Hydrogen peroxide (H2O2) consists of a water molecule (H2O) with an extra oxygen atom, and it is the additional oxygen atom that allows it to inactivate viral pathogens. Viruses are not “alive” per se. They need a live host in which they can infect live cells that then replicate the viral DNA and RNA. Once a cell is infected, newly replicated viruses exit the cell and move on to the next cell to duplicate the process.

So, when we talk about “killing” a virus, we’re really talking about inactivating it by breaking down its structure. This is how mouthwash can inactivate viruses, and why soap works so well. Coronaviruses are held together by a lipid (fatty) coating. Soap, being amphipathic10 — meaning it can dissolve most molecules — dissolves this fat membrane, causing the virus to fall apart and become harmless.

Hydrogen peroxide works in a similar way. Some of your immune cells actually produce hydrogen peroxide to destroy pathogens. By killing the infected cell, viral reproduction is stopped. So, hydrogen peroxide therapy is in essence only aiding your immune cells to perform their natural function more effectively.

Hydrogen peroxide is also a key redox signaling agent that creates oxidative eustress.11 Contrary to oxidative stress or oxidative distress, oxidative eustress denotes an oxidative challenge that has positive or beneficial effects and is essential in redox signaling.

If you’re already presenting with runny nose or sore throat, Levy recommends using the nebulizer for 10 to 15 minutes four times a day until your symptoms are relieved. You can also use nebulized hydrogen peroxide for prevention and maintenance, which may be advisable during flu season, or while the COVID-19 pandemic is in full swing. Levy notes:12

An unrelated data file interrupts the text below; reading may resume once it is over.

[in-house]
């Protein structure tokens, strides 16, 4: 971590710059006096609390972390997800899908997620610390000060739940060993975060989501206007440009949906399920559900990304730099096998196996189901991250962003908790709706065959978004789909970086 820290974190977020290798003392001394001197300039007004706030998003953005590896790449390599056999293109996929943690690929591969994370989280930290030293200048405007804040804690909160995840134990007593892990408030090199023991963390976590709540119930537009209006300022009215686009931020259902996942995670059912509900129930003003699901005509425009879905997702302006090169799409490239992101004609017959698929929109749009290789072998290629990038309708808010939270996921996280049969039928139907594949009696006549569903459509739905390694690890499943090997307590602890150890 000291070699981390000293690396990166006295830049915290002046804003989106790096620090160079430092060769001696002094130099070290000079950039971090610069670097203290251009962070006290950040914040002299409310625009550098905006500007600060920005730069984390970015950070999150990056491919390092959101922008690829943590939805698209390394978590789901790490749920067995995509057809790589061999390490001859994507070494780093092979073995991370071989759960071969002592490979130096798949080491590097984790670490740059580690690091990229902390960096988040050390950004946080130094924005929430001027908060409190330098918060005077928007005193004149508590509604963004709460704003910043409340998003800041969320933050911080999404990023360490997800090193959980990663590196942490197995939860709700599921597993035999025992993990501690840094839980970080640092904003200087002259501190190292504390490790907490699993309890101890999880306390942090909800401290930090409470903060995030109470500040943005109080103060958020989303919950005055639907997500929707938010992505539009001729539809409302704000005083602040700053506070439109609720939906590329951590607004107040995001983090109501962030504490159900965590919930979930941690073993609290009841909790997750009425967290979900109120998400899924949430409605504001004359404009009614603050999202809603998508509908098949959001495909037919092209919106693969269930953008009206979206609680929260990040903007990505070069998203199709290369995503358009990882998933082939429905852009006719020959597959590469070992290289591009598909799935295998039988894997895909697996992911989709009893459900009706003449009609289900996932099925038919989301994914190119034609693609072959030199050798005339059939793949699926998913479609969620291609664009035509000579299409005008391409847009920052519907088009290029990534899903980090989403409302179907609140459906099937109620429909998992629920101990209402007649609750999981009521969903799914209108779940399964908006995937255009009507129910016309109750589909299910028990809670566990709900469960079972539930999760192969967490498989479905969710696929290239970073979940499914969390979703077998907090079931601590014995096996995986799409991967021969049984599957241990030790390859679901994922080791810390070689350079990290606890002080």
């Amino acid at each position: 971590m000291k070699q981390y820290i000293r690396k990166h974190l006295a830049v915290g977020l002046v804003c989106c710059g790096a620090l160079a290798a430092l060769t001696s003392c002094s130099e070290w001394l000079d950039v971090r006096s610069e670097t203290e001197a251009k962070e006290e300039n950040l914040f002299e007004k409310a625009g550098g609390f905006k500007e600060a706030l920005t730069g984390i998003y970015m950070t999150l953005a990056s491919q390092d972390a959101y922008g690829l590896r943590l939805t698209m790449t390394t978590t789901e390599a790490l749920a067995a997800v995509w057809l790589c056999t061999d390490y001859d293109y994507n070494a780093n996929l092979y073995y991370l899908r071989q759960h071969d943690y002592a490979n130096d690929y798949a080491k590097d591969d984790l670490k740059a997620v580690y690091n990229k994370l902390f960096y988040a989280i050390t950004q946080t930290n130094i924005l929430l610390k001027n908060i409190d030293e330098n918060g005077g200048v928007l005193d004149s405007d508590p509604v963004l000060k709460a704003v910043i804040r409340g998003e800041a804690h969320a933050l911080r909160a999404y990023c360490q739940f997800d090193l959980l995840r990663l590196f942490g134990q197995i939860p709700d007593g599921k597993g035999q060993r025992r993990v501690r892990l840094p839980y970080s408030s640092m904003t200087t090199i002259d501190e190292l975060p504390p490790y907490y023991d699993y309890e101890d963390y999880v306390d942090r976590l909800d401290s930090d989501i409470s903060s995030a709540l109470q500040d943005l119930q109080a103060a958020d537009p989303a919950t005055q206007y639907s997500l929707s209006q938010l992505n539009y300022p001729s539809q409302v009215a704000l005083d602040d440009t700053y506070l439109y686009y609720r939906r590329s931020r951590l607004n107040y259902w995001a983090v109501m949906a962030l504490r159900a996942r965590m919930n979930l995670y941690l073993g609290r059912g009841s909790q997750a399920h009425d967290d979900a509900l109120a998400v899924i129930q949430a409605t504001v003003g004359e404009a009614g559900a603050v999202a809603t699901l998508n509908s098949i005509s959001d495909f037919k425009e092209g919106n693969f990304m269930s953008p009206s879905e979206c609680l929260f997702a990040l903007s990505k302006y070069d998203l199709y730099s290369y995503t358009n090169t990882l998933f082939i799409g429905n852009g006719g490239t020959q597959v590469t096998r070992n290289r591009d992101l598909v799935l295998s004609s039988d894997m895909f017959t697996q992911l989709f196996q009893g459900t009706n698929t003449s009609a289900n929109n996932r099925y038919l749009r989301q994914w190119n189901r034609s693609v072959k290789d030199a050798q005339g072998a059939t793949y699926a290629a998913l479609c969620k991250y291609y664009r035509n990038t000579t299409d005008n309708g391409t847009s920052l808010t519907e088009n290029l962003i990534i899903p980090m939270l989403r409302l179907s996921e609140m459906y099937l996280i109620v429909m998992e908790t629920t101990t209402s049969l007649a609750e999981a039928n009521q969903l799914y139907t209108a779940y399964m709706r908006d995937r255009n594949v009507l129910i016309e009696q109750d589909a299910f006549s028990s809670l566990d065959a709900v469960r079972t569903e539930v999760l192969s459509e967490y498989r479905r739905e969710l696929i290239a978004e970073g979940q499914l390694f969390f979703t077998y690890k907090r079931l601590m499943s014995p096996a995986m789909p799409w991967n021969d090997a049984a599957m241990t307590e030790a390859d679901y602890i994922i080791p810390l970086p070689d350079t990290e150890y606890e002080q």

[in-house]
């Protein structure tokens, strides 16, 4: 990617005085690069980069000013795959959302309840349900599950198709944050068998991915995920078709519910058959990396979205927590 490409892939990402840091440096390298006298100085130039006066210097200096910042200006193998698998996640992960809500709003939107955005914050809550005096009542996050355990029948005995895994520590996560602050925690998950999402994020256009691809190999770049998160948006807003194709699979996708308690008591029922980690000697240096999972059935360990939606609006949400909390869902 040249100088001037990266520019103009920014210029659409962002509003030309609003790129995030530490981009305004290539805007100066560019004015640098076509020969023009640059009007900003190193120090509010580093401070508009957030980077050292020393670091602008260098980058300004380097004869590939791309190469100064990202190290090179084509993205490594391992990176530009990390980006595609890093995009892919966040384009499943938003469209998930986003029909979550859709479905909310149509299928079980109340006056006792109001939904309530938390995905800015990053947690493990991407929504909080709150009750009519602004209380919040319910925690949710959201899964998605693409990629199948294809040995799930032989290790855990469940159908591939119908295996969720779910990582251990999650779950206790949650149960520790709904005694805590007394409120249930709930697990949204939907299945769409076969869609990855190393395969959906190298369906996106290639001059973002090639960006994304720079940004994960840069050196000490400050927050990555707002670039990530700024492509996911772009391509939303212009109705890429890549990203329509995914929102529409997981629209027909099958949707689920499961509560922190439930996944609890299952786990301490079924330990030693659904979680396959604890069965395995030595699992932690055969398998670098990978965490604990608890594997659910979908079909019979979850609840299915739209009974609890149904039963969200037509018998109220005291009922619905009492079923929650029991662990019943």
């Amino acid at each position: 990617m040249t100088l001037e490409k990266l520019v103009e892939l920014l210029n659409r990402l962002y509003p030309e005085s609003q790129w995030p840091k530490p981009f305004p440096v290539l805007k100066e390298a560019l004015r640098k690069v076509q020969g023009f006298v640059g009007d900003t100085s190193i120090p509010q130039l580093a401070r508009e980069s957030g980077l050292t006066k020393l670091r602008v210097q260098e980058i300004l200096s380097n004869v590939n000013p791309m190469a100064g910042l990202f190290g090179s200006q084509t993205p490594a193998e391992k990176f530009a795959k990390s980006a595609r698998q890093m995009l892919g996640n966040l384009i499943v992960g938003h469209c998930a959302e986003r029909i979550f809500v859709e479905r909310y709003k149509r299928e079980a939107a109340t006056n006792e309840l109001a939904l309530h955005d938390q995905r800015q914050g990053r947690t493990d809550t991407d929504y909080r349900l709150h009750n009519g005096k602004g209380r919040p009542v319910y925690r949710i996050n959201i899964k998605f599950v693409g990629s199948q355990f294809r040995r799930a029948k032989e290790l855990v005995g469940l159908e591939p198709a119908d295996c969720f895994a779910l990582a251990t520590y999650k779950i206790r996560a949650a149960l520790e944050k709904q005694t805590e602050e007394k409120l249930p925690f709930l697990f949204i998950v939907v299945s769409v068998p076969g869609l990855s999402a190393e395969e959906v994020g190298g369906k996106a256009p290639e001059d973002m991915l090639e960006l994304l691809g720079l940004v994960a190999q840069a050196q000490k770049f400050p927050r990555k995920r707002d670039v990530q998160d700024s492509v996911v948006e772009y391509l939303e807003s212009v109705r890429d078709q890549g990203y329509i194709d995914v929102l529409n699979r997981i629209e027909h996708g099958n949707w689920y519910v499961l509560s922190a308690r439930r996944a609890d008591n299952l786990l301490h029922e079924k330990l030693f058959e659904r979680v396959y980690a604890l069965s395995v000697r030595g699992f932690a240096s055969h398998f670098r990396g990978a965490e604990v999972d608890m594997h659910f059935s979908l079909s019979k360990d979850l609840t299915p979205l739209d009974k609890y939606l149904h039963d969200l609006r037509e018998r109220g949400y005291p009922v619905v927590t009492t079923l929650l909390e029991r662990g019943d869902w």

“As it is a completely non-toxic therapy, nebulization can be administered as often as desired. If done on a daily basis at least once, a very positive impact on bowel and gut function will often be realized as killing the chronic pathogen colonization present in most noses and throats stops the 24/7 swallowing of these pathogens and their associated toxins.

If daily prevention is not a practical option, the effectiveness of this treatment is optimized when somebody sneezes in your face or you finally get off of the plane after a trans-Atlantic flight. Don’t wait for initial symptoms. Just nebulize at your first opportunity.”

Oil Pulling Also Breaks Down Lipid Membranes

Oil pulling is another way to promote and maintain good oral hygiene. It’s ability to break down fat-soluble membranes could potentially render it useful against viruses such as SARS-CoV-2 as well, although there are no studies that I am aware of that have looked into this.

Mouth rinsing and gargling with warm oils is mentioned, however, in a May 11, 2020, paper13 reviewing Ayurvedic approaches that might be helpful for COVID-19 prophylaxis.